Changing the Food Tables: New Labelling Requirements to Help Consumers Make Informed Food Choices – Part Three

September 2, 2021

The Government of Canada has made some changes to the food labels and fact tables over the past couple of years. Whether you are a consumer or part of the food industry, the amendments have changed the way labels are written and read. 

Food Tables - New Labelling Requirements Part Three
Food Tables – New Labelling Requirements Part Three

While the entire process will be completed over the next couple of years, consumers have already noticed some changes across the country. As the creators of food packaging and labels, GLBC wanted to explain some of the changes coming and how to understand the important information. 

In Part 3 of our 3-Part Food Label Series, we look at the changes coming to the ingredients list, specifically looking at how sugars will be grouped and displayed. 

Sugar Information 

There will be two noticeable changes to information on sugars when it comes to labels. 

Nutrition Facts Table

Those looking at sugar on the Nutrition Facts Table will notice that the percent daily value for total sugar has been included. This will help consumers compare the sugar content of different foods and identify foods with access sugar that should be limited in the diet. 

Food Tables - New Labelling Requirements Part Three
Food Tables – New Labelling Requirements Part Three

Anything with a sugar value of 15% or more should be limited. 

List of Ingredients 

Sugar-based ingredients will now be grouped together to help consumers see the sugars that have been added to food, find the source of sugars, and understand how much sugar is added compared to other ingredients.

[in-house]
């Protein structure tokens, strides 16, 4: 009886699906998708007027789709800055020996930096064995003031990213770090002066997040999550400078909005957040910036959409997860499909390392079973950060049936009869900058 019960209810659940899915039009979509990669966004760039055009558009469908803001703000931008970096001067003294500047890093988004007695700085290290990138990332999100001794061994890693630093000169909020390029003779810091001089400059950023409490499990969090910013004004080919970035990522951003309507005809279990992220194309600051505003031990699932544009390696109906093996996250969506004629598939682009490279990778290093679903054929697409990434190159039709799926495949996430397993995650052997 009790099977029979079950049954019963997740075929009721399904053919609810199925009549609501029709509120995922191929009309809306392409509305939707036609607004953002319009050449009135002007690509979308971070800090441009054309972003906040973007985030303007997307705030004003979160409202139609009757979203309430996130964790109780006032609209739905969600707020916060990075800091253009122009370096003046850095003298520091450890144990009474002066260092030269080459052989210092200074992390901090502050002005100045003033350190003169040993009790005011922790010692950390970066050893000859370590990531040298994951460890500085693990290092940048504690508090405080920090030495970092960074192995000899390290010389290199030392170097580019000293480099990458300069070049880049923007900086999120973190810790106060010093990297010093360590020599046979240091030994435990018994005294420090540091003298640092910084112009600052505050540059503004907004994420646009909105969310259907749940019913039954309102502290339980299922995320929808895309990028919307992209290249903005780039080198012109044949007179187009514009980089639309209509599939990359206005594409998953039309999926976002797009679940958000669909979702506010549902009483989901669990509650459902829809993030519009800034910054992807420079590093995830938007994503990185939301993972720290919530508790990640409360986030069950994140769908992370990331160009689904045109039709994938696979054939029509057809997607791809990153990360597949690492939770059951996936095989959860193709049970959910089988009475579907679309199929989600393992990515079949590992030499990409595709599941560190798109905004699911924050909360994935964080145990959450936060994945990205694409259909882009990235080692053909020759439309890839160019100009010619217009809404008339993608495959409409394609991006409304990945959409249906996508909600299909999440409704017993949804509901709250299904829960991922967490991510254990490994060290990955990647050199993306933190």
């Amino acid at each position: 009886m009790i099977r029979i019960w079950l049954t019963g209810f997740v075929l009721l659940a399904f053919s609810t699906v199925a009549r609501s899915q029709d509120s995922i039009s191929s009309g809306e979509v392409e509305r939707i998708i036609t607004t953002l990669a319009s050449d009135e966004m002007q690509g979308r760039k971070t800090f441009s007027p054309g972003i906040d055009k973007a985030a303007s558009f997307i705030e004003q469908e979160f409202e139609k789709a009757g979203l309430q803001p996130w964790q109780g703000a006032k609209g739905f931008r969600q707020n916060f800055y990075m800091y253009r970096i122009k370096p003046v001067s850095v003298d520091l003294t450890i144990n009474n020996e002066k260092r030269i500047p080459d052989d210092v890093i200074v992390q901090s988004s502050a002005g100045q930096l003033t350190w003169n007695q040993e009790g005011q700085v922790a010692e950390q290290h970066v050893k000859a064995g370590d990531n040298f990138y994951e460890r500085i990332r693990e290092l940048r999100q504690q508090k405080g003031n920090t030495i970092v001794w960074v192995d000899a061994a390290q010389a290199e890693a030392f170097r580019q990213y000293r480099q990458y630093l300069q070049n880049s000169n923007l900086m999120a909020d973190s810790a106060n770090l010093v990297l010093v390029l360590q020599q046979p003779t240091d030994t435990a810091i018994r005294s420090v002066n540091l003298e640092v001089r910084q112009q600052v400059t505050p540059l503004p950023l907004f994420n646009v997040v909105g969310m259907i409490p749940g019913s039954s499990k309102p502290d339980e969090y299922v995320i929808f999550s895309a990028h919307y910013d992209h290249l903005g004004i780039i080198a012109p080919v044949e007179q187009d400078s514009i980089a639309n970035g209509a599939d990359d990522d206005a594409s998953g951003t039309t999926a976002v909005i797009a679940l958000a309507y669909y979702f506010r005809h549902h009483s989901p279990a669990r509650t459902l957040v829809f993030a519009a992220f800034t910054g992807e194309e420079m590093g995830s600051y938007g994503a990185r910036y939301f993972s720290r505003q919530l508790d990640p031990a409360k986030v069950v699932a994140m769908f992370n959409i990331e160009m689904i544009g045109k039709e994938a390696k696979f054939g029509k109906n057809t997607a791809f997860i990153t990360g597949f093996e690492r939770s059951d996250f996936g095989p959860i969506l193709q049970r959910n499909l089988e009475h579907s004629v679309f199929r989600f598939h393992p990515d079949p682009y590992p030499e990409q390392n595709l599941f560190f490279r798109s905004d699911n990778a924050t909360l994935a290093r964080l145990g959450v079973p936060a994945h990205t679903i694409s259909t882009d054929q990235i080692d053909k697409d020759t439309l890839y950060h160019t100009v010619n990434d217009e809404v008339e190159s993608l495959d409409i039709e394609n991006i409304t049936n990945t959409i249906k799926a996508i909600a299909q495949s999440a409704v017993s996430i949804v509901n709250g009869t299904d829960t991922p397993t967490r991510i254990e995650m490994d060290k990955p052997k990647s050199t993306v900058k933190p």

Food Tables - New Labelling Requirements Part Three
Food Tables – New Labelling Requirements Part Three

Sugars can include: 

  • White sugar, beet sugar, raw sugar or brown sugar 
  • Agave syrup, honey, maple syrup, barley malt extract or fancy molasses 
  • Fructose, glucose, glucose-fructose (also known as high fructose corn syrup), maltose, sucrose or dextrose 
  • Fruit juice concentrates and purées concentrates that are added to replace sugars in foods 

To learn more about the changes to Canadian food labels, visit: https://www.canada.ca/en/health-canada/services/food-labelling-changes.html  

We hope our three-part series has helped you with all of the label changes that have occurred in the past couple of years. If you are looking to update your labels for an existing product, or perhaps have a new label project on the go, contact our Label Division. 

 

Links to the entire Blog Series: 

Changing the Food Tables: New Labelling Requirements to Help Consumers Make Informed Food Choices – Part One

Changing the Food Tables: New Labelling Requirements to Help Consumers Make Informed Food Choices – Part Two

Changing the Food Tables: New Labelling Requirements to Help Consumers Make Informed Food Choices – Part Three

 

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